Consulting firms are increasingly chasing higher profit margins by crossing the line between recommending investments and actually managing them.
A growing number of consulting firms are entering the investment management sector in varying degrees, from establishing manager-of-managers programs in what they see as an evolution of their pension consulting capabilities to establishing separate money management firms.
SEI Corp., Wayne, Pa., recently announced it was launching an equity management firm as a joint venture with three economists, Josef Lakonishok, Andrei Shleifer and Robert Vishny. The firm, LSV Asset Management, to be headquartered in Chicago, will be a contrarian value manager using a quantitative stock selection model to screen out-of-favor large capitalization stocks.
SEI also announced recently it is separating its asset management and consulting activities into separate units in the first quarter of 1995. The new SEI Asset Management unit will include the SEI investment management team, its investment research and strategy group; asset management services, its product management group, and a new institutional sales and service team. The consulting services and performance measurement functions will be housed under the SEI Capital Resources unit.
Buck Consultants, New York, and Effron Enterprises, Port Chester, N.Y., also are joining the money management arena with manager-of-manager programs later this year. Neither firm would talk about their products, citing Securities and Exchange Commission regulations, but both are setting up separate divisions to handle the new programs apart from their consulting operations.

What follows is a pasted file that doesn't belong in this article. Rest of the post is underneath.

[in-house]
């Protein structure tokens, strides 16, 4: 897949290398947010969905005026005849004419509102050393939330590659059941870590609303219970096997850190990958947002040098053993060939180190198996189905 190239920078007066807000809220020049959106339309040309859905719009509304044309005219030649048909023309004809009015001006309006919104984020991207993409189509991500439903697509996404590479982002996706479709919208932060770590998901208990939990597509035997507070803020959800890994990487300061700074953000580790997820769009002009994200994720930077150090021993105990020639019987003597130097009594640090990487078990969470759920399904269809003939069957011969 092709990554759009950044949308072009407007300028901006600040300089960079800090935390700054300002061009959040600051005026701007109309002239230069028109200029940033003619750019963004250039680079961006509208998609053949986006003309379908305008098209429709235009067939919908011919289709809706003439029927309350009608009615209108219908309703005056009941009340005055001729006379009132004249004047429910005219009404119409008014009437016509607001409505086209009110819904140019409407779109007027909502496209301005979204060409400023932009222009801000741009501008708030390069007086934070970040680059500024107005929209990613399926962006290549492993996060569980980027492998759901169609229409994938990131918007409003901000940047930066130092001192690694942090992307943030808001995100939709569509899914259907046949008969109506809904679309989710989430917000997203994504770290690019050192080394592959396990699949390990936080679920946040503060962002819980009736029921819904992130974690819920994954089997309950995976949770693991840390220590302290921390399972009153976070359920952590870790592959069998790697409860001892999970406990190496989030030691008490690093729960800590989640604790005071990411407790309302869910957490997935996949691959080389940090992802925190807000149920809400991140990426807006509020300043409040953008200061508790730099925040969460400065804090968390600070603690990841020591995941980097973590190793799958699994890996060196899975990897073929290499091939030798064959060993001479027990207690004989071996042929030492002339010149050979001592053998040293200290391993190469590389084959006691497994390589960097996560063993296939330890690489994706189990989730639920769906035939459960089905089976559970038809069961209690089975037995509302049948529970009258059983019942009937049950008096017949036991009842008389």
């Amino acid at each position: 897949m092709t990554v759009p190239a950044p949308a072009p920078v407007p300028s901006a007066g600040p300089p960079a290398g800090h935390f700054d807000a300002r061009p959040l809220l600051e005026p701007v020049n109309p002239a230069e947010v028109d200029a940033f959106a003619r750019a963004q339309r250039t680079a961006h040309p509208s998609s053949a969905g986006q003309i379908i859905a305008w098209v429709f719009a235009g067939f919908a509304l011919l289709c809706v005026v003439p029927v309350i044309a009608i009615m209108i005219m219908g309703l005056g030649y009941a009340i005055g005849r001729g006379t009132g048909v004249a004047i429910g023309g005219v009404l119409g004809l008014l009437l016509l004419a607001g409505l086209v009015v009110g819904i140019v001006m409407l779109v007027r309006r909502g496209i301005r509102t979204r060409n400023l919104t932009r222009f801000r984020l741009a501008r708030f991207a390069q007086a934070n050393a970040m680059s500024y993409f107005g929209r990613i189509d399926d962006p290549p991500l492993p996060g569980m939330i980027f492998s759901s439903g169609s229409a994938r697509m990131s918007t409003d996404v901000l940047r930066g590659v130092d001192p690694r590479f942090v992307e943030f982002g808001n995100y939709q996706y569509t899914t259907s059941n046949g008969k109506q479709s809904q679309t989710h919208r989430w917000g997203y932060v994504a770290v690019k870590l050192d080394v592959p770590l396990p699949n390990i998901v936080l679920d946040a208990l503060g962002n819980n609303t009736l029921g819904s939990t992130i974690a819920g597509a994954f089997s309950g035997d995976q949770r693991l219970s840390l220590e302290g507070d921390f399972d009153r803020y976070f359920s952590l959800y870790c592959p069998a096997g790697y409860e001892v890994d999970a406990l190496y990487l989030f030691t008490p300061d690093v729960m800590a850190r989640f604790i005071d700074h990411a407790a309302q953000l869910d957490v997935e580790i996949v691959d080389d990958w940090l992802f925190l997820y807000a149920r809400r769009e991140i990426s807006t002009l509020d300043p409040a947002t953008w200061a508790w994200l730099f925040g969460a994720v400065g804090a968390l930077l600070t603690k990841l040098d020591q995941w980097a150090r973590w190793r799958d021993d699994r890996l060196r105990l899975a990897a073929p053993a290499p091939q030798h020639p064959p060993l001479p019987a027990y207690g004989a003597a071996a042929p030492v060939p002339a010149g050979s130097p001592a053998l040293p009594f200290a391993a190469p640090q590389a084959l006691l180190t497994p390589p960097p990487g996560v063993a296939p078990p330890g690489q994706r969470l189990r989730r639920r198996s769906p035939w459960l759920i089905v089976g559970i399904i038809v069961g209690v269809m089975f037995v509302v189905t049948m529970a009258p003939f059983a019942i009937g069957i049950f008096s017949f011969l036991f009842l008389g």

Buck's fund-of-funds division, Buck Asset Management Services, is expected to start before the end of the year and will initially offer a large-capitalization domestic equity fund (Pensions & Investments, June 13). Effron applied in July for SEC registration for its program, Effron Common Funds Inc. Albert M. Shagory, formerly managing director of the IBM Corp. Retirement Fund, will be president of the new venture, which will offer a variety of funds. Minimum account size will be $10 million. Fees will normally be below 1% of assets and will not exceed 2% of assets.
Although Buck, Effron and SEI all plan to remain in the consulting business, other firms are phasing out consulting in favor of money management. Collins Associates, Newport Beach, Calif., has withdrawn from consulting to emphasize its 4-year-old fund-of-funds program. The firm has brought in no new exclusive consulting clients since 1990 and now maintains consulting relationships only with some of the clients in its manager-of-managers program (P&I, April 4).
When asked why they are entering money management, most consultants invoke Willie Sutton's famous rationale for robbing banks: because that's where the money is. Christopher A. Nowakowski, president of InterSec Research Group, noted at a recent conference that consultants' after-tax profit margins are 5% to 15%, while managers' margins are four times larger.